The Kitchen Table Factor: Why Print Mail Trumps Digital

In any customer relationship, attention, relevance, trust and access are critical to success. If you can gain that kind of personal and direct access to your prospects, imagine how that could change your sales program.

We talk about direct mail often from a statistical point of view, including the fact that consumers are more likely to deal with direct mail right away compared to email. What we don’t always consider is the psychology behind the preference for direct mail.

Craig Simpson, writing in Entrepreneur, breaks it down beautifully.

“You need your sales piece to connect with your customers on a personal level,” Simpson asserts. “Unless you plan to take up door-to-door sales, you’re not going to get any closer to your prospects than direct mail. With a strong sales piece, you will walk right into their home, sit down at their dining room table and pitch your product with expertise that only you can deliver.”

The immediacy of direct mail, especially when it’s personalized thanks to technology advances and big data, helps your message get a seat at the kitchen table instead of in the junk bin.

And while most of us are highly skeptical of emails that contain any kind of attachments, this is not so with direct mail.

“People are suspicious and careful in the online world,” Simpson continues. “This caution is entirely to the detriment of your sales message. In fact, even the simple words you write might be doubted. After all, you can’t believe everything you read on the Internet, right?”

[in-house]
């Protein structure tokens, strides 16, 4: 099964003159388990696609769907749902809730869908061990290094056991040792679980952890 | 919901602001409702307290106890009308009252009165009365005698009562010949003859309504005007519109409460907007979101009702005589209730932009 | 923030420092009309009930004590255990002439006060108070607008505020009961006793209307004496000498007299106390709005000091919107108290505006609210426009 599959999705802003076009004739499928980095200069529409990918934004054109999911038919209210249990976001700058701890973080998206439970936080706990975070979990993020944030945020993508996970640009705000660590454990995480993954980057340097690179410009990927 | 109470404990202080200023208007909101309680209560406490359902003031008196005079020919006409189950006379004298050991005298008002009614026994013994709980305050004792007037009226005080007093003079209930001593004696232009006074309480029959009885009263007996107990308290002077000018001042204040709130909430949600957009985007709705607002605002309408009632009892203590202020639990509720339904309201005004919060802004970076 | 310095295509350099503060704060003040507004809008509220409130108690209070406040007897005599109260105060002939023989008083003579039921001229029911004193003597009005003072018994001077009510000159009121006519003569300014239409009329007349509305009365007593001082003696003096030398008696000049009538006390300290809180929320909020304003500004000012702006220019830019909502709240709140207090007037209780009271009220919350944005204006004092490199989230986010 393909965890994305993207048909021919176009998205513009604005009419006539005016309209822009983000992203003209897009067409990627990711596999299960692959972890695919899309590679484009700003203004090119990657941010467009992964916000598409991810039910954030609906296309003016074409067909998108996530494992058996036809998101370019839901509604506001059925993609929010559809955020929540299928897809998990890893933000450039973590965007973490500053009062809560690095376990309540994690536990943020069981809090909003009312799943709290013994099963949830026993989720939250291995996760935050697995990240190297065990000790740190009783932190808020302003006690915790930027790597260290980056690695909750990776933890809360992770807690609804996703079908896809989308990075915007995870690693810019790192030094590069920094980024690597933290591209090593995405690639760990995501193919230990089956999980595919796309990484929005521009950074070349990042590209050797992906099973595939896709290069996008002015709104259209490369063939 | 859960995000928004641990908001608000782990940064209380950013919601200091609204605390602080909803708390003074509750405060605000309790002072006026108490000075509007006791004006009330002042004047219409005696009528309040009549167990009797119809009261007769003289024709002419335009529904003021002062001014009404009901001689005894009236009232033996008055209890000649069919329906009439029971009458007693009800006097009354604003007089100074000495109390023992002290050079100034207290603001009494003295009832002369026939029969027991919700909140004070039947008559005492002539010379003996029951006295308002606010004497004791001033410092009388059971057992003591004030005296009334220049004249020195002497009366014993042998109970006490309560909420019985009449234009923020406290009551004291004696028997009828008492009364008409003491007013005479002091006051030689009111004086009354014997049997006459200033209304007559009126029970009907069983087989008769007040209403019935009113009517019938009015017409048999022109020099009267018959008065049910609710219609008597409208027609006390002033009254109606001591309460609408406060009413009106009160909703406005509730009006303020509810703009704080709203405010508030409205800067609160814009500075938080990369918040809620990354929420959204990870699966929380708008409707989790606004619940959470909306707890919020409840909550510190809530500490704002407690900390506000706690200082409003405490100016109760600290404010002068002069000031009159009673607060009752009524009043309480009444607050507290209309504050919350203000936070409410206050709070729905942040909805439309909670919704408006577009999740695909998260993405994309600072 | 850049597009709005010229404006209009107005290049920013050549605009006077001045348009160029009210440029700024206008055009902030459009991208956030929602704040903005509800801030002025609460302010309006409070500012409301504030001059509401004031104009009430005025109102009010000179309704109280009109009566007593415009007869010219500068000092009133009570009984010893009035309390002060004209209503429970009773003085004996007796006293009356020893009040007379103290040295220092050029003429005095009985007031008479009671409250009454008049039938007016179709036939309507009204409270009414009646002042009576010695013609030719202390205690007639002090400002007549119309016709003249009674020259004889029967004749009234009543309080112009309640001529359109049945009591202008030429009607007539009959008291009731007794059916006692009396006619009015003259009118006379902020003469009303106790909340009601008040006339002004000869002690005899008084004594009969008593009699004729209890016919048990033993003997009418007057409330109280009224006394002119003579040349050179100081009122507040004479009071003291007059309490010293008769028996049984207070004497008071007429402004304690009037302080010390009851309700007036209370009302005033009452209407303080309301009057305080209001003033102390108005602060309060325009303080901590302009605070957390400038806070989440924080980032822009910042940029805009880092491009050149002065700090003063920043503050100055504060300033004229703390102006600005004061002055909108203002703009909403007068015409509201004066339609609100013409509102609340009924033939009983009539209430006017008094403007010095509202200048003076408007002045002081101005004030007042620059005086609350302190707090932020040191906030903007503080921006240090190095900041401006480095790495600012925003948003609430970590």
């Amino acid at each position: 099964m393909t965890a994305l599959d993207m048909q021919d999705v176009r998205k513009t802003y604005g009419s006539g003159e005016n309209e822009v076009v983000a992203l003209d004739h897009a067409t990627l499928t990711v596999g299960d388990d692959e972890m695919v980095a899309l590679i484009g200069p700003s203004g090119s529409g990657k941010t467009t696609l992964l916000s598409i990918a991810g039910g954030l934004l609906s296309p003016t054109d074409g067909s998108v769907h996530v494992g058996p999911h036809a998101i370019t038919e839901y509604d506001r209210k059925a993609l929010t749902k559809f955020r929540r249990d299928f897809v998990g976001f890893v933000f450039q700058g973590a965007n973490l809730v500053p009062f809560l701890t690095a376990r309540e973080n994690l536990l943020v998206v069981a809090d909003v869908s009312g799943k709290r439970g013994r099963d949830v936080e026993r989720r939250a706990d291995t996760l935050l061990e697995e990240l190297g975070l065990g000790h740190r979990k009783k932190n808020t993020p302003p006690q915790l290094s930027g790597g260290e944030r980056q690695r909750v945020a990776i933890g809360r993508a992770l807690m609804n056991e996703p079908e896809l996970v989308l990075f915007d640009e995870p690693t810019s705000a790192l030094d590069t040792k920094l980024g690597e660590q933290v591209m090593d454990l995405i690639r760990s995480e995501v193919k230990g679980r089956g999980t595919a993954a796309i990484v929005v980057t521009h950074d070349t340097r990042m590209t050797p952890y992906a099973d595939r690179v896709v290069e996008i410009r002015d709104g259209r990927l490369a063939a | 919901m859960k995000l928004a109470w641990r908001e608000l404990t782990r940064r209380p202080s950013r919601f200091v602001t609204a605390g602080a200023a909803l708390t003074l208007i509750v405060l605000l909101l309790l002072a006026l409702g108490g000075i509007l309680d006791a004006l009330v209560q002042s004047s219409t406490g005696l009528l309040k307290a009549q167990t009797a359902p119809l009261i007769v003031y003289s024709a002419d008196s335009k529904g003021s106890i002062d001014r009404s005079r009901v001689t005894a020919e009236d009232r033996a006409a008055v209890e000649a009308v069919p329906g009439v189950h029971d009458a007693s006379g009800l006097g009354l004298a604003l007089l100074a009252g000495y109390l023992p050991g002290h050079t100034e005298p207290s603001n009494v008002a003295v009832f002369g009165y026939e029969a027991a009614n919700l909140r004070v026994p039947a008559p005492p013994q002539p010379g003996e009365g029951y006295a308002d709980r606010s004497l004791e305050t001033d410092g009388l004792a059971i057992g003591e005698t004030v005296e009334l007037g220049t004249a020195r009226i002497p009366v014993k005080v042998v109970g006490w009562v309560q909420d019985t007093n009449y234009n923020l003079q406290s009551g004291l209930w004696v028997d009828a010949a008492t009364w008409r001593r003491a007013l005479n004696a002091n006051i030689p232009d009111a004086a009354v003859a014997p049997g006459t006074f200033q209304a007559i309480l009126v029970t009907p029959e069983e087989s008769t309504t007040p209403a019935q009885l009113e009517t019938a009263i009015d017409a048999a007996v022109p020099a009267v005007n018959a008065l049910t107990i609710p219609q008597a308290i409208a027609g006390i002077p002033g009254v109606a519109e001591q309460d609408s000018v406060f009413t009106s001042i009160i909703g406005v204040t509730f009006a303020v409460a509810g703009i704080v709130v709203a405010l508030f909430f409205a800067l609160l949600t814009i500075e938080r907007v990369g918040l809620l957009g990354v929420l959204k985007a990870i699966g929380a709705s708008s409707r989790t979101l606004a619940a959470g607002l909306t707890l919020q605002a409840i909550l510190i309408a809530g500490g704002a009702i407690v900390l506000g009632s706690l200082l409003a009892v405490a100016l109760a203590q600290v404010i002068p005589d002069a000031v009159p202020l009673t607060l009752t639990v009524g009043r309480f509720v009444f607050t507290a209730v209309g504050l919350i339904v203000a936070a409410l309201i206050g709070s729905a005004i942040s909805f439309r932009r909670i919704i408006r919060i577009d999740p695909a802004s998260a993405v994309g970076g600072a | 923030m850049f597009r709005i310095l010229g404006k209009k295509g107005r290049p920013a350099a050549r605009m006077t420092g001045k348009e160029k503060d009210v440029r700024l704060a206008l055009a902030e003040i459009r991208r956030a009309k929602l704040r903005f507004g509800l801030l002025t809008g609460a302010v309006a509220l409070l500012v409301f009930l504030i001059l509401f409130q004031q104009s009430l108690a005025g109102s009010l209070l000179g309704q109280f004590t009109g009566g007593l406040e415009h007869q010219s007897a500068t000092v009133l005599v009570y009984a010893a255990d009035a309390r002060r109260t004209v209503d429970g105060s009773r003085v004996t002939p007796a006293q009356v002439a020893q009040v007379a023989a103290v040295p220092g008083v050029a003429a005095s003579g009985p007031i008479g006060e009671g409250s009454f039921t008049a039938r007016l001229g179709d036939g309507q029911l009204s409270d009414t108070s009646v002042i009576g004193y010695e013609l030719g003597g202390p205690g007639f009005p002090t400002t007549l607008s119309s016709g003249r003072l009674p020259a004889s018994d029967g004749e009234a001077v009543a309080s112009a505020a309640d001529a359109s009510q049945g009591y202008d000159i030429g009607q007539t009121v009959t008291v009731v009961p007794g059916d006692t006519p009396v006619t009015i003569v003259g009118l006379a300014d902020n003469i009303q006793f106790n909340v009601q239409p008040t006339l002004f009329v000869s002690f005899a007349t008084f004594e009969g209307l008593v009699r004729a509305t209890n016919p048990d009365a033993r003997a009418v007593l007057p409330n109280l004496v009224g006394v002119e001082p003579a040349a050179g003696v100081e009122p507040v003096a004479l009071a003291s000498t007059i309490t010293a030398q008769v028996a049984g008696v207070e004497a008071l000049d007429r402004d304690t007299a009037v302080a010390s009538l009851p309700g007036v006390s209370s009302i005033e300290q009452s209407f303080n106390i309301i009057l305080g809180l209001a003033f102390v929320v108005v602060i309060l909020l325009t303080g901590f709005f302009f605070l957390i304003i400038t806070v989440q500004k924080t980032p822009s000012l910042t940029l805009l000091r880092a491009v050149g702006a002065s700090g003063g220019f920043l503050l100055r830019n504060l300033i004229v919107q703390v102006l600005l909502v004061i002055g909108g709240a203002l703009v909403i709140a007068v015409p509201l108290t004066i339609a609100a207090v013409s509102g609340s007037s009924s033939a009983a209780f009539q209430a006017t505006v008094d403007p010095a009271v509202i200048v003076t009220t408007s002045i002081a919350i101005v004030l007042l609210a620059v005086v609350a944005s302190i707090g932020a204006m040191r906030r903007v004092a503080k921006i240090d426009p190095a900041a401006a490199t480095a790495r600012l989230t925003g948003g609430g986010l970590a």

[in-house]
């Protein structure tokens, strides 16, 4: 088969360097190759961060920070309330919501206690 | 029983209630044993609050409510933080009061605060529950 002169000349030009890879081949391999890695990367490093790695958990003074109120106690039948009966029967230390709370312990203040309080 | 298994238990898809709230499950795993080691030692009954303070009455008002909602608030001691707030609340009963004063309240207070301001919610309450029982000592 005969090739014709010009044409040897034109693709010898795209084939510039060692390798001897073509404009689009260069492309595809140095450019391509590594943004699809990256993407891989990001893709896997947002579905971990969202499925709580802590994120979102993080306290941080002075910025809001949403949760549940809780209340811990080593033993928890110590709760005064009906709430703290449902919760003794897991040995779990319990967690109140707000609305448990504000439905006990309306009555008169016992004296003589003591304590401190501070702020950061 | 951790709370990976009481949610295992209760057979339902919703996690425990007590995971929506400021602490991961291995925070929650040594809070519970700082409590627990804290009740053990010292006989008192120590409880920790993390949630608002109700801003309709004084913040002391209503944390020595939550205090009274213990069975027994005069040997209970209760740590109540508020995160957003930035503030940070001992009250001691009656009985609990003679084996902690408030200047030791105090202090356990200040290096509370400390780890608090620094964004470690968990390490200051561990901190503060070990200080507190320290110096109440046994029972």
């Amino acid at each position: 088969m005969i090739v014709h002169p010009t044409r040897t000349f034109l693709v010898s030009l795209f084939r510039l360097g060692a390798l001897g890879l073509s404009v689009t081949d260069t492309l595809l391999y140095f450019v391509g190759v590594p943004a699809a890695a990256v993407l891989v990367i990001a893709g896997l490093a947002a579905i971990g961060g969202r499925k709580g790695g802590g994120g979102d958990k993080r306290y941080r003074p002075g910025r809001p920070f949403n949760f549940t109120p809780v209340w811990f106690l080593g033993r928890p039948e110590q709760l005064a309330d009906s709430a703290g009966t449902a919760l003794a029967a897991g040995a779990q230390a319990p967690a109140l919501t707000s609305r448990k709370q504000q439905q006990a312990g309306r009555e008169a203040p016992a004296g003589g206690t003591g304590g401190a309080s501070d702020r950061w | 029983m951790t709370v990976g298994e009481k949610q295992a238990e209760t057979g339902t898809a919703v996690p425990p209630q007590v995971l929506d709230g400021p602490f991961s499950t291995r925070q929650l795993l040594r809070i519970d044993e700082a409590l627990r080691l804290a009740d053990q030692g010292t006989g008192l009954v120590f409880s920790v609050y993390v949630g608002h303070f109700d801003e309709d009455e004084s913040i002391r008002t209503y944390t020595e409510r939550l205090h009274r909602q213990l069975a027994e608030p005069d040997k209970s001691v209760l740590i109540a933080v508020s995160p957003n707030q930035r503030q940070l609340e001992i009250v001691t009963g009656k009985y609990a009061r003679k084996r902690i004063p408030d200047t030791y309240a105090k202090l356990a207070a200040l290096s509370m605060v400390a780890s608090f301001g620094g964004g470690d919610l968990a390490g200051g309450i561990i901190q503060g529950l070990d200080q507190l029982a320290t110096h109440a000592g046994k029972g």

“Direct mail is not faced with these same problems,” he continues. “You can “attach” as much as you want without setting off alarms. Bells and whistles of a fancy package are added bonuses instead of red flags. Consumers are bound to trust your direct mail sales piece more than they would a suspiciously fancy email.

These factors, combined with the tactile delivery ability of printed mail, means you are welcome into a prospect’s sphere of attention must more readily than a digital message could be.

Simpson does a good job digging beyond the “whats” of direct mail and talking about the “whys” and he makes a compelling case for direct mail as part of your overall strategy. After all, getting their attention, earning their trust and being offered a seat at the table is the most effective way for most of us to get our message across.